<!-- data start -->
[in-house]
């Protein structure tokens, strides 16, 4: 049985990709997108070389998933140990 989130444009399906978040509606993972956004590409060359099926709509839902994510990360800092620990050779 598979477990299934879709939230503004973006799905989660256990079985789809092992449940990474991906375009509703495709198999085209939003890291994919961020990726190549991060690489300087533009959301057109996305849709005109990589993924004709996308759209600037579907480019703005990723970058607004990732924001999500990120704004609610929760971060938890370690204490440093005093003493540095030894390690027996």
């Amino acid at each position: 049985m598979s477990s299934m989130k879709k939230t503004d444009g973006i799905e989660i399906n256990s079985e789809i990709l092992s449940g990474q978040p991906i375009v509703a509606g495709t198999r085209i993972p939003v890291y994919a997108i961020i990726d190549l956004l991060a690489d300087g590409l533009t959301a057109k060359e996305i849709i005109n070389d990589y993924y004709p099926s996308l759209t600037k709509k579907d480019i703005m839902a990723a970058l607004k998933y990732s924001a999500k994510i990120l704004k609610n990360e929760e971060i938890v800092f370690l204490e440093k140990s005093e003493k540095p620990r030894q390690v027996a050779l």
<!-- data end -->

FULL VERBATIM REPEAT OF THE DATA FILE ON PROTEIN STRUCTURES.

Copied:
[in-house]
């Protein structure tokens, strides 16, 4: 049985990709997108070389998933140990 989130444009399906978040509606993972956004590409060359099926709509839902994510990360800092620990050779 598979477990299934879709939230503004973006799905989660256990079985789809092992449940990474991906375009509703495709198999085209939003890291994919961020990726190549991060690489300087533009959301057109996305849709005109990589993924004709996308759209600037579907480019703005990723970058607004990732924001999500990120704004609610929760971060938890370690204490440093005093003493540095030894390690027996």
């Amino acid at each position: 049985m598979s477990s299934m989130k879709k939230t503004d444009g973006i799905e989660i399906n256990s079985e789809i990709l092992s449940g990474q978040p991906i375009v509703a509606g495709t198999r085209i993972p939003v890291y994919a997108i961020i990726d190549l956004l991060a690489d300087g590409l533009t959301a057109k060359e996305i849709i005109n070389d990589y993924y004709p099926s996308l759209t600037k709509k579907d480019i703005m839902a990723a970058l607004k998933y990732s924001a999500k994510i990120l704004k609610n990360e929760e971060i938890v800092f370690l204490e440093k140990s005093e003493k540095p620990r030894q390690v027996a050779l």